Waking up at the crack of dawn may be easy for some, but those who like to go to bed later often struggle.
With an internal body clock that often commands later-than-usual sleep and wake times, studies have shown that evening people — dubbed "night owls" — can be more at risk to certain health issues, especially if their sleep patterns are disrupted or cut short.
A study published this week in "Sleep Medicine" has suggested that late risers don't necessarily have to resort to the likes of medication to improve their body clocks — but could rather make simple adjustments to their sleep cycle.
In a recent experiment, international researchers asked some 22 healthy individuals — who typically fall asleep at 2:30 a.m. and wake up at 10:15 a.m. — to bring their sleeping routine forward, to see if it's possible to shift a night owl's circadian rhythm through simple, non-pharmacological revisions.
The experiment, which was conducted by scientists from the Universities of Surrey and Birmingham in Britain, and Monash University in Australia, saw participants follow a list of simple modifications over the course of three weeks:
After the three week-long study period, results highlighted an increase in cognitive and physical performance during the morning hours, in addition to a shift in peak performance times from evening to afternoon.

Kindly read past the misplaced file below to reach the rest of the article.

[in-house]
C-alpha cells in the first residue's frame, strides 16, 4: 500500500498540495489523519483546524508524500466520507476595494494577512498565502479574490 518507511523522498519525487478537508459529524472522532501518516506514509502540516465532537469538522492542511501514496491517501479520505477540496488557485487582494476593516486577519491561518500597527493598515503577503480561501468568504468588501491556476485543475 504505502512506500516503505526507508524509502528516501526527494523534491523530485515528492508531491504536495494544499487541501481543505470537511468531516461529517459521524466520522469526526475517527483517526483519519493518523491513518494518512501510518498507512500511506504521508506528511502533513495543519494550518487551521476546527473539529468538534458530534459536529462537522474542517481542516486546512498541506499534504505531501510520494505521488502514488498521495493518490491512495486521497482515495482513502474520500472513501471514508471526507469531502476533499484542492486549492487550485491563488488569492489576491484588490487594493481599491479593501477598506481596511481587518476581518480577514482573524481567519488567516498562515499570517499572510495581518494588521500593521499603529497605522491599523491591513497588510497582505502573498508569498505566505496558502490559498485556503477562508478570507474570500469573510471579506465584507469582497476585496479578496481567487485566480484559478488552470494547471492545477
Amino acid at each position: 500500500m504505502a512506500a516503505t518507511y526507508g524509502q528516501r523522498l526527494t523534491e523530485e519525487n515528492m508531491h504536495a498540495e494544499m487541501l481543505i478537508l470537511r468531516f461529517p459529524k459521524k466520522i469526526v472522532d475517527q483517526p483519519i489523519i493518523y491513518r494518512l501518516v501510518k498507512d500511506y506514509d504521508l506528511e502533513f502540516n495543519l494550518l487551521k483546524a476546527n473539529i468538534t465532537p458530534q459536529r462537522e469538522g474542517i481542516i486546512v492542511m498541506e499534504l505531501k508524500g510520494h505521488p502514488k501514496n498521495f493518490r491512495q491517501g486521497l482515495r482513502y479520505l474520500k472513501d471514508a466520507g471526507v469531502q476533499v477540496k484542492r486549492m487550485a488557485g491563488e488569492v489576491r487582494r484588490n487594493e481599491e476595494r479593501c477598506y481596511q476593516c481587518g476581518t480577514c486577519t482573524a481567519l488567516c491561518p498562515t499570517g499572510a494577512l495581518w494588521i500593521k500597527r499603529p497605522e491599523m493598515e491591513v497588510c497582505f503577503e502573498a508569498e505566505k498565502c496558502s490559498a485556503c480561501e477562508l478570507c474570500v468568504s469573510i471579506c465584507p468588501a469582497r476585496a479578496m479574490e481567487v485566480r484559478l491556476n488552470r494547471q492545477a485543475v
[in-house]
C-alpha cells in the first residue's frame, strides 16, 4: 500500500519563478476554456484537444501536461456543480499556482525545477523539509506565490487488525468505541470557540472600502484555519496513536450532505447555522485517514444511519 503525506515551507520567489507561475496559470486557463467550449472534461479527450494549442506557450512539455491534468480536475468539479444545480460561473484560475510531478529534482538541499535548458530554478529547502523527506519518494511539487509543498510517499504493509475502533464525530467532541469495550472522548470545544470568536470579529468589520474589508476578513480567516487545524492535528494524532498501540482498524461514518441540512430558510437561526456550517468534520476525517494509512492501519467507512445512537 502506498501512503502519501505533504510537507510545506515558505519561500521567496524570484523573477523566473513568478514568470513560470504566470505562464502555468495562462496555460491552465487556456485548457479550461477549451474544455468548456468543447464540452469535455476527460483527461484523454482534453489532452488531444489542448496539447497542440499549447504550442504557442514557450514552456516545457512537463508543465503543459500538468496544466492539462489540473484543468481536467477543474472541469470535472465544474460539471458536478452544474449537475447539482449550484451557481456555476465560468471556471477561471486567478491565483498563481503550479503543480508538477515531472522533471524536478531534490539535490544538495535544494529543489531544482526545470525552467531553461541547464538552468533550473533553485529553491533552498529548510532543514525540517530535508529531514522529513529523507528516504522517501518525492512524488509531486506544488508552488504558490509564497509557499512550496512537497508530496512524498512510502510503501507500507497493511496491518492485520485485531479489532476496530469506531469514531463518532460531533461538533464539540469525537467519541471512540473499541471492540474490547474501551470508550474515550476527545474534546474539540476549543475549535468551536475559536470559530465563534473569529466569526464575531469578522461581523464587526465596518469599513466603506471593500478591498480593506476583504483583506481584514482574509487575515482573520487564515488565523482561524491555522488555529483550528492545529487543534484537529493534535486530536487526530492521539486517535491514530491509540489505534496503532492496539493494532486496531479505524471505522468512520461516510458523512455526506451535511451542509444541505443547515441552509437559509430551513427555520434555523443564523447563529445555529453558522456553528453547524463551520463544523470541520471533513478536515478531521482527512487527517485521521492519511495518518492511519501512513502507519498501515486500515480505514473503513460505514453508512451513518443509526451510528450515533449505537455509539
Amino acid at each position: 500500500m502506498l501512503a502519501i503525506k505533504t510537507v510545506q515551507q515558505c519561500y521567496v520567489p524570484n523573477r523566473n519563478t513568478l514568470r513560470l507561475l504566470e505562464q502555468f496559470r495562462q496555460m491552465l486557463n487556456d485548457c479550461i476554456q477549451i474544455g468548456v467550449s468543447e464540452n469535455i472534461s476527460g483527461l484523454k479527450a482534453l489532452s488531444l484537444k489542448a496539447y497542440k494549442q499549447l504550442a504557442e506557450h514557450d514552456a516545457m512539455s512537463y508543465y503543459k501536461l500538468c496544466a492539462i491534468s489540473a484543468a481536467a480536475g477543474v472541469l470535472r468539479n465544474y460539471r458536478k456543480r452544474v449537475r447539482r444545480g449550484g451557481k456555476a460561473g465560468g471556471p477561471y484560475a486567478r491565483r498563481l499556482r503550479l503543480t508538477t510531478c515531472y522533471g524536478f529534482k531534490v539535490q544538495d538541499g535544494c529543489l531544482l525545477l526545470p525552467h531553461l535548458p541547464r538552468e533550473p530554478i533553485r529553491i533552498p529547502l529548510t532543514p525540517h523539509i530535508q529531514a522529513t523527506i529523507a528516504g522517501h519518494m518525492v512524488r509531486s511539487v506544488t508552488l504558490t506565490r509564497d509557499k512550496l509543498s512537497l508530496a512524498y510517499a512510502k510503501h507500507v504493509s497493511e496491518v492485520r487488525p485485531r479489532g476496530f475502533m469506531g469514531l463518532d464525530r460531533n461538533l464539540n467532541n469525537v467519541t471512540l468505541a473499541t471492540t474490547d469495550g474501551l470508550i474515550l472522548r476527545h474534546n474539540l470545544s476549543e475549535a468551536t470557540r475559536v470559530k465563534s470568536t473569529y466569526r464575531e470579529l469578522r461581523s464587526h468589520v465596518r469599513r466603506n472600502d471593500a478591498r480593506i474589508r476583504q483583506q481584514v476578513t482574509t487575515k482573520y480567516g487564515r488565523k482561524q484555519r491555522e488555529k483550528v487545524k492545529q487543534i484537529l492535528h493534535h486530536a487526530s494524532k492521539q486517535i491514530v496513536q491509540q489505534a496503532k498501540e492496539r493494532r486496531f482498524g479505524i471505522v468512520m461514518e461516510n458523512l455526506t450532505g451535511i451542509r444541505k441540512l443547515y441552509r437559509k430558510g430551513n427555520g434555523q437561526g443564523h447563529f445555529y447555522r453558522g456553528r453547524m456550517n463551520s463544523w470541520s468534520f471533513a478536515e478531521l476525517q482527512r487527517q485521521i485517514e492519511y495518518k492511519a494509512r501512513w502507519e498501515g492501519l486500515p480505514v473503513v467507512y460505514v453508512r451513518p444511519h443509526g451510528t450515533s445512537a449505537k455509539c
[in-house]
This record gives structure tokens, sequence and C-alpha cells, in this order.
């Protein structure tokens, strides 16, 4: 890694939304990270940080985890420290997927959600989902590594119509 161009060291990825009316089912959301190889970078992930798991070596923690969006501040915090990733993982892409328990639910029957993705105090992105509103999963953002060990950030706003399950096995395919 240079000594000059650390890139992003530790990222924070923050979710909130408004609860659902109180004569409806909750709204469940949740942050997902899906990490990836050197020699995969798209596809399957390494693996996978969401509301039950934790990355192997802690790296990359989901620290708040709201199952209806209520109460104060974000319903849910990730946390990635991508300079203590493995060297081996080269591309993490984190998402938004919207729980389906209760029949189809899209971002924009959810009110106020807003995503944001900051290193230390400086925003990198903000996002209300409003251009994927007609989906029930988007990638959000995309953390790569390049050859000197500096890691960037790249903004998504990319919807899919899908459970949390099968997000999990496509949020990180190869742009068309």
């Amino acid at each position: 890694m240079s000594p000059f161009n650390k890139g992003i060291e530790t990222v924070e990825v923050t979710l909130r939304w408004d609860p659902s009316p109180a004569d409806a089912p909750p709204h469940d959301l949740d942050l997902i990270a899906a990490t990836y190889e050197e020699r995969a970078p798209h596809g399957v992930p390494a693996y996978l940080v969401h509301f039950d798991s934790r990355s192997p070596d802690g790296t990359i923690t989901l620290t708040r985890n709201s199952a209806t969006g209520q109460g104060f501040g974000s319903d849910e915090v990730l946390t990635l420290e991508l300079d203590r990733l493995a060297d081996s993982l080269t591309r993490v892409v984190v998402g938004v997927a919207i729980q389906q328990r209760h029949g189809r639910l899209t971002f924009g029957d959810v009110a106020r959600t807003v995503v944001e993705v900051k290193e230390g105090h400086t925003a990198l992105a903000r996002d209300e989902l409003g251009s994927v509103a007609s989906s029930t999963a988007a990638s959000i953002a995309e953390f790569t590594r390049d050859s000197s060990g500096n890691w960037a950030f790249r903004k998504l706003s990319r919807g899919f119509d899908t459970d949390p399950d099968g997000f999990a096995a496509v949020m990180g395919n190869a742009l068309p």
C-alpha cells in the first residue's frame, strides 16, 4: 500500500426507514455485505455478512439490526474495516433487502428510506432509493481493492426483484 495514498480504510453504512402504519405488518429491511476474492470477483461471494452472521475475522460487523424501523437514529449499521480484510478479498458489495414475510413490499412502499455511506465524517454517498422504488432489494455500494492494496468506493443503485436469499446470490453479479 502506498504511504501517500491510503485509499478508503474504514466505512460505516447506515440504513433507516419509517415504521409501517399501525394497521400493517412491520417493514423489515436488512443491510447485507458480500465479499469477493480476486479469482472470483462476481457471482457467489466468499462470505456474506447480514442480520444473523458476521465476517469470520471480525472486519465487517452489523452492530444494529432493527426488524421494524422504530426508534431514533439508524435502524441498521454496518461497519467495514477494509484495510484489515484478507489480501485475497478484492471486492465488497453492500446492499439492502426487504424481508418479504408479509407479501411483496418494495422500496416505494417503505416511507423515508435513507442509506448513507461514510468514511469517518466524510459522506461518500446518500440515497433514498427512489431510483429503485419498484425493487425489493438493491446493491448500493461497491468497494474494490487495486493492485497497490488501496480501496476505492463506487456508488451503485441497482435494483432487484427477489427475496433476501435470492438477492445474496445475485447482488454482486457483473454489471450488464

On top of this, researchers noticed that participants were reporting reduced feelings surrounding stress and depression. Participants managed to successfully shift their body clocks two hours forward during the study, the report stated.
"Establishing simple routines could help 'night owls' adjust their body clocks and improve their overall physical and mental health," Debra Skene, professor from University of Surrey, said in a statement on Monday.
This international study also comes hot on the heels of the World Health Organization (WHO) re-evaluating burnout as a type of work-induced stress. According to WHO's new definition, burnout can be recognized as feelings of energy exhaustion, increased mental distance from a person's job or reduced professional efficacy.
Compared to "morning larks," lead researcher Dr Elise Facer-Childs, stated that night owls tend to be more compromised in society, as they often have their schedules dictated by work or school commitments.
"By acknowledging these differences and providing tools to improve outcomes we can go a long way in a society that is under constant pressure to achieve optimal productivity and performance," Facer-Childs, from Monash University's Turner Institute for Brain and Mental Health, said in a statement.
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